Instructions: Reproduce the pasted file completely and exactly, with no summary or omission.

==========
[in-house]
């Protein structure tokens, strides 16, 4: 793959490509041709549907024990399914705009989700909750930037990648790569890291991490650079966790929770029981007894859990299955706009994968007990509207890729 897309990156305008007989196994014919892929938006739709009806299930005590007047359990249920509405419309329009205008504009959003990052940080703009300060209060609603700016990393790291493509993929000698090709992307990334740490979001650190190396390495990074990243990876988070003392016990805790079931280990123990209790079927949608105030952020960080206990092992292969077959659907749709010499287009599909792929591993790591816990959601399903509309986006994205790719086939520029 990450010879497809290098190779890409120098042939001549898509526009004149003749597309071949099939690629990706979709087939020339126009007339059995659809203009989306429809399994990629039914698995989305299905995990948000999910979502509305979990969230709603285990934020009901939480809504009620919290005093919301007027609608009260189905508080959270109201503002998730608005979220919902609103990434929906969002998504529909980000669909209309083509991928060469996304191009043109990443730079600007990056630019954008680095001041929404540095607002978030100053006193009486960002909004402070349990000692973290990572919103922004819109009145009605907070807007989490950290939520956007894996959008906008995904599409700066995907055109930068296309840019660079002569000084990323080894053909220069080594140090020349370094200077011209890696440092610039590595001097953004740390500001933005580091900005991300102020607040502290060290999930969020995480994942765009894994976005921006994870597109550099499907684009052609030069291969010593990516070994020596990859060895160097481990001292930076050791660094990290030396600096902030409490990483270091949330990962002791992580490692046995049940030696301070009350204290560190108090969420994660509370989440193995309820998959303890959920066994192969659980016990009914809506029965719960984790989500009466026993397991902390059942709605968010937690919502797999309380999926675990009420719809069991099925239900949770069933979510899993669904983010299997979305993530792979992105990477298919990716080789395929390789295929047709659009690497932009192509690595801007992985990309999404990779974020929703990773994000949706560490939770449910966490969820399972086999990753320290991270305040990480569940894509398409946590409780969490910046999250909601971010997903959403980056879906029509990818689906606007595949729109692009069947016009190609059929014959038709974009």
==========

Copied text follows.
[in-house]
């Protein structure tokens, strides 16, 4: 793959490509041709549907024990399914705009989700909750930037990648790569890291991490650079966790929770029981007894859990299955706009994968007990509207890729 897309990156305008007989196994014919892929938006739709009806299930005590007047359990249920509405419309329009205008504009959003990052940080703009300060209060609603700016990393790291493509993929000698090709992307990334740490979001650190190396390495990074990243990876988070003392016990805790079931280990123990209790079927949608105030952020960080206990092992292969077959659907749709010499287009599909792929591993790591816990959601399903509309986006994205790719086939520029 990450010879497809290098190779890409120098042939001549898509526009004149003749597309071949099939690629990706979709087939020339126009007339059995659809203009989306429809399994990629039914698995989305299905995990948000999910979502509305979990969230709603285990934020009901939480809504009620919290005093919301007027609608009260189905508080959270109201503002998730608005979220919902609103990434929906969002998504529909980000669909209309083509991928060469996304191009043109990443730079600007990056630019954008680095001041929404540095607002978030100053006193009486960002909004402070349990000692973290990572919103922004819109009145009605907070807007989490950290939520956007894996959008906008995904599409700066995907055109930068296309840019660079002569000084990323080894053909220069080594140090020349370094200077011209890696440092610039590595001097953004740390500001933005580091900005991300102020607040502290060290999930969020995480994942765009894994976005921006994870597109550099499907684009052609030069291969010593990516070994020596990859060895160097481990001292930076050791660094990290030396600096902030409490990483270091949330990962002791992580490692046995049940030696301070009350204290560190108090969420994660509370989440193995309820998959303890959920066994192969659980016990009914809506029965719960984790989500009466026993397991902390059942709605968010937690919502797999309380999926675990009420719809069991099925239900949770069933979510899993669904983010299997979305993530792979992105990477298919990716080789395929390789295929047709659009690497932009192509690595801007992985990309999404990779974020929703990773994000949706560490939770449910966490969820399972086999990753320290991270305040990480569940894509398409946590409780969490910046999250909601971010997903959403980056879906029509990818689906606007595949729109692009069947016009190609059929014959038709974009």